“You are always trying to find that job you’re happy doing because it makes it easy to go to work,” said Turner. “I was happy doing every job that I’ve had here, but when I finally got the process technician job after several years and moved over to the support side, I began to feel like I was really engaged. I felt like I could troubleshoot and bridge gaps between the operators and the engineers. Then, I saw an opening in IT that also involved a different kind of troubleshooting, so I put in for that because I’ve always loved computers, and I got the job.”
And now that Turner is in IT, he address problems throughout the entire company. He can relate to the employees he’s helping because he’s been there.
Lawson, Human Resources Manager, said, “I don’t know many corporations out there where you can seriously come in the door, start from scratch, bounce around and learn the process, and gain the skills to move up to a position like that.”
That adaptability and curiosity required to bounce around and learn the process is a trait McSheehy agrees is needed in every organization – especially in manufacturing. “Manufacturing by its nature resists change, because the definition for quality is uniformity. But we need people on both sides of the process – manufacturing and support – who are willing to think differently. We are not the factory that makes black Model T’s.”
Adaptability is an important component of innovation, McSheehy’s area of expertise. Universal doesn’t just innovate products – but also systems and jobs within the company that support the products. There have been many cases where someone at Universal Fibers has seen the value an individual could add to the organization, so they’ve brought that person on as an intern or employee.
For example, five years ago, Logan Pensinger was a senior mechanical engineering major at Virginia Tech. He called Universal Fibers to ask a few questions for a research project, and was amazed to find that the company in his hometown employed individuals from a variety of professions. His questions led to a larger conversation with McSheehy and then to full-time employment by Universal Fibers, where Pensinger has led a wide variety of Innovation Projects, including #D Printing filament. He now holds several patents and has acquired expertise in conducting and publishing Life Cycle Assessments.
Universal Fibers is proud that they offer a variety of good jobs to people in Southwest Virginia, and they are proud of the people they employ. Turner and Pensinger are great examples of taking non-traditional paths to get to two different positions. They’re also great examples of finding successful employment by remaining in or returning to Southwest Virginia.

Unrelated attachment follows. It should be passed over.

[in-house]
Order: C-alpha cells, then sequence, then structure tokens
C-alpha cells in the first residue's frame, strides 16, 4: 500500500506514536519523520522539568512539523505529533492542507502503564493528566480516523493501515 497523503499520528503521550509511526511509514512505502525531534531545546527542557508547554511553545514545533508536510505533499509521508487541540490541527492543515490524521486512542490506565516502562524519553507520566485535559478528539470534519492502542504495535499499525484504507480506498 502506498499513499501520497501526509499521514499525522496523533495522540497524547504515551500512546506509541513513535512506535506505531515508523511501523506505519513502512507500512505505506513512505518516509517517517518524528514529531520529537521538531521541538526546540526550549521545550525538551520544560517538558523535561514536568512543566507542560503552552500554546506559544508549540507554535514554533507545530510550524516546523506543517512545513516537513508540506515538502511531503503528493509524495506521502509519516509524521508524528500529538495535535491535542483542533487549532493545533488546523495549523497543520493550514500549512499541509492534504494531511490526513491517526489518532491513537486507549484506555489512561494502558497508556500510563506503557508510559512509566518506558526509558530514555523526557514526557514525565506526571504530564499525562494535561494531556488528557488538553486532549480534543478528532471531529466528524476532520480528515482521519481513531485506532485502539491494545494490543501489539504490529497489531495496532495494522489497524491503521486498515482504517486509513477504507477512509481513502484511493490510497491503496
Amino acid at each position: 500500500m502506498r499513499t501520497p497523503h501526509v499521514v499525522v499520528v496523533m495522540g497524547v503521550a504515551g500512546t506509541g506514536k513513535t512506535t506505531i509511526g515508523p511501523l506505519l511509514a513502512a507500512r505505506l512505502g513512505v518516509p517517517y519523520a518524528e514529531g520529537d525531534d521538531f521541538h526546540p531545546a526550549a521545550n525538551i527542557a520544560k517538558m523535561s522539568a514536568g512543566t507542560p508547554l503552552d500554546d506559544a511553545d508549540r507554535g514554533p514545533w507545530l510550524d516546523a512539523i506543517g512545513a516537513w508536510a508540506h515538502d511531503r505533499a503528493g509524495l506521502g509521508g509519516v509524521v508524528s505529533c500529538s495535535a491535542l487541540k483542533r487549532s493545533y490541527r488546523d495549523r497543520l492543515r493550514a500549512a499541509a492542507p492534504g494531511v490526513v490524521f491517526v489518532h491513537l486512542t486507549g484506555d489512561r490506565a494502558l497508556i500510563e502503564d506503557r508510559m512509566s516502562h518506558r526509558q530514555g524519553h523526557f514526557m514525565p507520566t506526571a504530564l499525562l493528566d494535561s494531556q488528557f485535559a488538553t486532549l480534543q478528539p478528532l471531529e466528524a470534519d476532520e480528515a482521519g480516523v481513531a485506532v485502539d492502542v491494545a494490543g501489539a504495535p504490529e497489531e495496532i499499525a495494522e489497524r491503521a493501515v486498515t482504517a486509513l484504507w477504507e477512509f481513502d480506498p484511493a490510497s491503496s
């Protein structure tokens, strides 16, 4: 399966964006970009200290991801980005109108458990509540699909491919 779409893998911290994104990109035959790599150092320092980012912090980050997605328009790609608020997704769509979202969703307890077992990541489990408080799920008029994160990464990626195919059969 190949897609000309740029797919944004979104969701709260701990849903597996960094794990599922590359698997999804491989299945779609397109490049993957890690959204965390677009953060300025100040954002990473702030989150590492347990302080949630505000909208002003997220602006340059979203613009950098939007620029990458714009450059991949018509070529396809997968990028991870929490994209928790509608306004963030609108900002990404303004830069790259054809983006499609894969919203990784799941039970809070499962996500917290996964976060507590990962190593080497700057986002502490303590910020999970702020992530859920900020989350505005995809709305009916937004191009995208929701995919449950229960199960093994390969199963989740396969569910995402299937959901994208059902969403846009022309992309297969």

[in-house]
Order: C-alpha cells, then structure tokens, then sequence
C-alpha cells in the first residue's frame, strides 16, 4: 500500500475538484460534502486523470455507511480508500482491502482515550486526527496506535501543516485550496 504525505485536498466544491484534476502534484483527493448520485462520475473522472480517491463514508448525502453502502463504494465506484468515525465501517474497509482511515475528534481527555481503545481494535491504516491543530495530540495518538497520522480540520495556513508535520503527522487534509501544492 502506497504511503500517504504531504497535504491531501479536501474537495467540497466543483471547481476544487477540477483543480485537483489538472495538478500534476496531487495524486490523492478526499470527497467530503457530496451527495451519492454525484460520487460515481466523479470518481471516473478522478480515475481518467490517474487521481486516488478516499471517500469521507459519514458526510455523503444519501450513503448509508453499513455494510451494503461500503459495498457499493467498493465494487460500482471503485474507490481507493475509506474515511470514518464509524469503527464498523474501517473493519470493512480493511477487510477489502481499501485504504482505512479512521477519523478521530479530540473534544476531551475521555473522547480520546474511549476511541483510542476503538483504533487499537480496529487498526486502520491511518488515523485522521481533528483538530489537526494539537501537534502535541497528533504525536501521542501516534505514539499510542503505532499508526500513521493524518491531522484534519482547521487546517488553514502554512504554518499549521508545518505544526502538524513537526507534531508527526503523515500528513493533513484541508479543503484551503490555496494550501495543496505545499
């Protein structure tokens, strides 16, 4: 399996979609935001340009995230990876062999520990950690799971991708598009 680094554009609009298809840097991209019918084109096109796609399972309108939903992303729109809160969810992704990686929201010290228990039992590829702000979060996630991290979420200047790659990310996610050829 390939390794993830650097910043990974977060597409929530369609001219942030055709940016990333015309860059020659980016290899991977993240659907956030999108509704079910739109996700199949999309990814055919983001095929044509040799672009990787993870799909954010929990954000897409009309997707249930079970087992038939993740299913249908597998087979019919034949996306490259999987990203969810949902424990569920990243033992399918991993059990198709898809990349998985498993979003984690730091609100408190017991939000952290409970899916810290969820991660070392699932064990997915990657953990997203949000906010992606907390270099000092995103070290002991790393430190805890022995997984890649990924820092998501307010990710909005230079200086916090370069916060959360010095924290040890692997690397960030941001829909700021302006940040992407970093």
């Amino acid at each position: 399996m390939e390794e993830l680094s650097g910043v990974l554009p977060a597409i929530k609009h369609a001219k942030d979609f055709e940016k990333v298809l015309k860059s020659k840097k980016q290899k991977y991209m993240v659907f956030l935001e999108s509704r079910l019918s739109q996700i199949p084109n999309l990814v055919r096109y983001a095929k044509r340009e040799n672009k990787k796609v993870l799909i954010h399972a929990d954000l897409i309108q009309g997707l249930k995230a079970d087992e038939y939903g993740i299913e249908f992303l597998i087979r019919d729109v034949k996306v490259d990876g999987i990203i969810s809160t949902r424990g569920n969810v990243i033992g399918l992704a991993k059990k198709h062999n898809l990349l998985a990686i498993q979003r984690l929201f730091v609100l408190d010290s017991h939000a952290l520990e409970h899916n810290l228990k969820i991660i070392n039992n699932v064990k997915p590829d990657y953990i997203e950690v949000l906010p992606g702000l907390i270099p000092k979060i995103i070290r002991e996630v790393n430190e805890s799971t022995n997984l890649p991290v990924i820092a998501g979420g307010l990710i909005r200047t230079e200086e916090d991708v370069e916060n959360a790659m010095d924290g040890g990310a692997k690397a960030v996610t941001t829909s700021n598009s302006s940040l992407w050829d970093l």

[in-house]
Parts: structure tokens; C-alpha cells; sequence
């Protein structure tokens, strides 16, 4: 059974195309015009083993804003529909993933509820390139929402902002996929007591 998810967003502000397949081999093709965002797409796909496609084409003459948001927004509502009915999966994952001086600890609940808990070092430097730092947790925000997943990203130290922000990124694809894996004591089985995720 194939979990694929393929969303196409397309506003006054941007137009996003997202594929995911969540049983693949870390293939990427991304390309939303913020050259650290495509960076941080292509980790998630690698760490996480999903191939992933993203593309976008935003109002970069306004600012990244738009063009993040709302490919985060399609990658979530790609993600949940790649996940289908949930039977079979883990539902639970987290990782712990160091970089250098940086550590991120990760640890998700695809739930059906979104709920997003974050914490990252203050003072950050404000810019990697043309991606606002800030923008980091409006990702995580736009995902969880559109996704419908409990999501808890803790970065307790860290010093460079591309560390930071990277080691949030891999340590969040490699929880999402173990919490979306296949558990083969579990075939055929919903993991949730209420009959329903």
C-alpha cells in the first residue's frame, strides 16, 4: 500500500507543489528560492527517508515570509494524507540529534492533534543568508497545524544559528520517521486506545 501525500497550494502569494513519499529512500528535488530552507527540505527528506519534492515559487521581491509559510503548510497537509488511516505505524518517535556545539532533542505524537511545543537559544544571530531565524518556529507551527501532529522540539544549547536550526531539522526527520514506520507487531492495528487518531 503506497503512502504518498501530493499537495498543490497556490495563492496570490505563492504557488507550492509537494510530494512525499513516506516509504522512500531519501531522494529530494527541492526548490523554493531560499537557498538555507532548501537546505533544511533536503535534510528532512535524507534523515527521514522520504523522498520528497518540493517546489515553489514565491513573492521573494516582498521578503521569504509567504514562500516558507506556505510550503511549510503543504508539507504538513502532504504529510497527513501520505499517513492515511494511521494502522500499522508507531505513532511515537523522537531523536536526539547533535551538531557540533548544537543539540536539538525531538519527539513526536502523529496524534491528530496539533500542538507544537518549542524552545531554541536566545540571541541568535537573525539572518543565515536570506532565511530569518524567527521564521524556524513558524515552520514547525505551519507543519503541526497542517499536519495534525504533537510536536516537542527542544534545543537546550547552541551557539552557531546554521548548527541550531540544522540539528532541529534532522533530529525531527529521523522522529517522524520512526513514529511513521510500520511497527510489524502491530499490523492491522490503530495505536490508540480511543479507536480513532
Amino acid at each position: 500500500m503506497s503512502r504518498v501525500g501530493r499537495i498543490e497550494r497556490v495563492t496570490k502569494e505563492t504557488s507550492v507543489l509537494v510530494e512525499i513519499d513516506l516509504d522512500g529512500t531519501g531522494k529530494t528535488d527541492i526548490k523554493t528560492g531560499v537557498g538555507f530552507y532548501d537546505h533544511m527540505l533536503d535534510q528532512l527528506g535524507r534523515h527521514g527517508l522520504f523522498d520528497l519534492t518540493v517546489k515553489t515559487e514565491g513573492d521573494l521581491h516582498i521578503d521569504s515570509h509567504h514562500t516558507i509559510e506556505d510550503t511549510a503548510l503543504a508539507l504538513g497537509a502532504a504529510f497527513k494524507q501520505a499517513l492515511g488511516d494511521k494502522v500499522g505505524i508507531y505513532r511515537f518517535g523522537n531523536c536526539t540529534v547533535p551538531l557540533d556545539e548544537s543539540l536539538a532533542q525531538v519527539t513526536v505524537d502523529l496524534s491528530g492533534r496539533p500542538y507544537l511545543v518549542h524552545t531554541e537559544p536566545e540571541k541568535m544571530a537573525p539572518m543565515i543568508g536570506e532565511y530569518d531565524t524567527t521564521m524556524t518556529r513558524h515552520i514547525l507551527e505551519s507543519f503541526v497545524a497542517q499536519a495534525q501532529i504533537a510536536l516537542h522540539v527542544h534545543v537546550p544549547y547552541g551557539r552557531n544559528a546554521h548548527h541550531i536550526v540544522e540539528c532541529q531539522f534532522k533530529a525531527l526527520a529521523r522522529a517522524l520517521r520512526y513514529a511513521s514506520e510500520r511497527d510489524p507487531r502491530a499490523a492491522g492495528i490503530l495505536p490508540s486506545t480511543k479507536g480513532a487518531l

“We want the next generation to know what careers are here – that you can come here with a high school diploma or a college degree. We want them to work in a career they love near their families and communities,” Lawson said, “and we want them to have a positive impact on Southwest Virginia.”
Article 3/11. The written “Operation Tomorrow’s Workforce” series was created by United Way of Southwest Virginia. The introductory article was released in May 2017, with nine articles to be released online on the first and third Sundays from May-September, and published in various print publications across the region. Each of the nine articles will explore current challenges in Southwest Virginia’s workforce and showcase the valuable members of the workforce in Southwest Virginia. The series will share the stories of local workers and discuss topics that specifically affect our workforce in Southwest Virginia such as local livable-wage jobs, local innovation, the value of working at an early age, the uniqueness of the community college system, and combining passion with skill – just to name a few. Then, our last article will provide an overview of the actions being taken to bridge the gap between the worlds of learning and work in our region to strengthen the workforce of tomorrow. To keep up with the full series of articles, or for more information about United Way of Southwest Virginia’s initiatives to equip tomorrow’s workforce, visit UnitedWaySWVA.org.
About United Way of Southwest Virginia
United Way of Southwest Virginia fights for the health, education and financial stability of every person in Southwest Virginia because they are the building blocks for a good quality of life. Through an initiative-based cradle-to-career approach, United Way of Southwest Virginia is creating sustainable solutions to address the challenges facing tomorrow’s workforce. United Way convenes cross-sector partners to make an impact on the most complex problems in our region. Through collaboration with government, business, nonprofit and individuals, United Way innovates for positive, lasting social change. With a footprint that covers almost 15% of the state of Virginia, United Way of Southwest Virginia serves Bland, Buchanan, Carroll, Dickenson, Giles, Grayson, Lee, Russell, Scott, Smyth, Tazewell, Washington and Wise, and the cities of Galax and Norton. For more information about United Way of Southwest Virginia, visit UnitedWaySWVA.org.